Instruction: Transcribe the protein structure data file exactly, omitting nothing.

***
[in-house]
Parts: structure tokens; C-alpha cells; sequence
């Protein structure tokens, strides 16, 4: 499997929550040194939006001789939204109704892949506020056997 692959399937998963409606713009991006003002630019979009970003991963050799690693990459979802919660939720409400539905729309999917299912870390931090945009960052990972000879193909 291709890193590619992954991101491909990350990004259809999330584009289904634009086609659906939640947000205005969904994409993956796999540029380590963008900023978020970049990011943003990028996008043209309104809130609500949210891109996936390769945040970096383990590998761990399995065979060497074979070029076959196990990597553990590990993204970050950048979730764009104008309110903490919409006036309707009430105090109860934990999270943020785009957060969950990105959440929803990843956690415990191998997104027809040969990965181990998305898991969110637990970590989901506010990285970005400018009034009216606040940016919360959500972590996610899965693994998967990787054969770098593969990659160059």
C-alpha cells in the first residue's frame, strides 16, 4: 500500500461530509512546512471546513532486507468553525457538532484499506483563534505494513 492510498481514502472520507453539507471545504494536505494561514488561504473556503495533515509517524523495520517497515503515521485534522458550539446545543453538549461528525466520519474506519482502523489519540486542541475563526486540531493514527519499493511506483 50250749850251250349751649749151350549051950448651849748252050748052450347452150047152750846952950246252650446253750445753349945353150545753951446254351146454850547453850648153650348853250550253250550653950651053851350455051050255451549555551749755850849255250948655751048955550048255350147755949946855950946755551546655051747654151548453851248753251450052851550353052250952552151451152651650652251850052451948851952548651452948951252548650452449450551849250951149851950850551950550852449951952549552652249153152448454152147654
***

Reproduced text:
[in-house]
Parts: structure tokens; C-alpha cells; sequence
């Protein structure tokens, strides 16, 4: 499997929550040194939006001789939204109704892949506020056997 692959399937998963409606713009991006003002630019979009970003991963050799690693990459979802919660939720409400539905729309999917299912870390931090945009960052990972000879193909 291709890193590619992954991101491909990350990004259809999330584009289904634009086609659906939640947000205005969904994409993956796999540029380590963008900023978020970049990011943003990028996008043209309104809130609500949210891109996936390769945040970096383990590998761990399995065979060497074979070029076959196990990597553990590990993204970050950048979730764009104008309110903490919409006036309707009430105090109860934990999270943020785009957060969950990105959440929803990843956690415990191998997104027809040969990965181990998305898991969110637990970590989901506010990285970005400018009034009216606040940016919360959500972590996610899965693994998967990787054969770098593969990659160059």
C-alpha cells in the first residue's frame, strides 16, 4: 500500500461530509512546512471546513532486507468553525457538532484499506483563534505494513 492510498481514502472520507453539507471545504494536505494561514488561504473556503495533515509517524523495520517497515503515521485534522458550539446545543453538549461528525466520519474506519482502523489519540486542541475563526486540531493514527519499493511506483 50250749850251250349751649749151350549051950448651849748252050748052450347452150047152750846952950246252650446253750445753349945353150545753951446254351146454850547453850648153650348853250550253250550653950651053851350455051050255451549555551749755850849255250948655751048955550048255350147755949946855950946755551546655051747654151548453851248753251450052851550353052250952552151451152651650652251850052451948851952548651452948951252548650452449450551849250951149851950850551950550852449951952549552652249153152448454152147654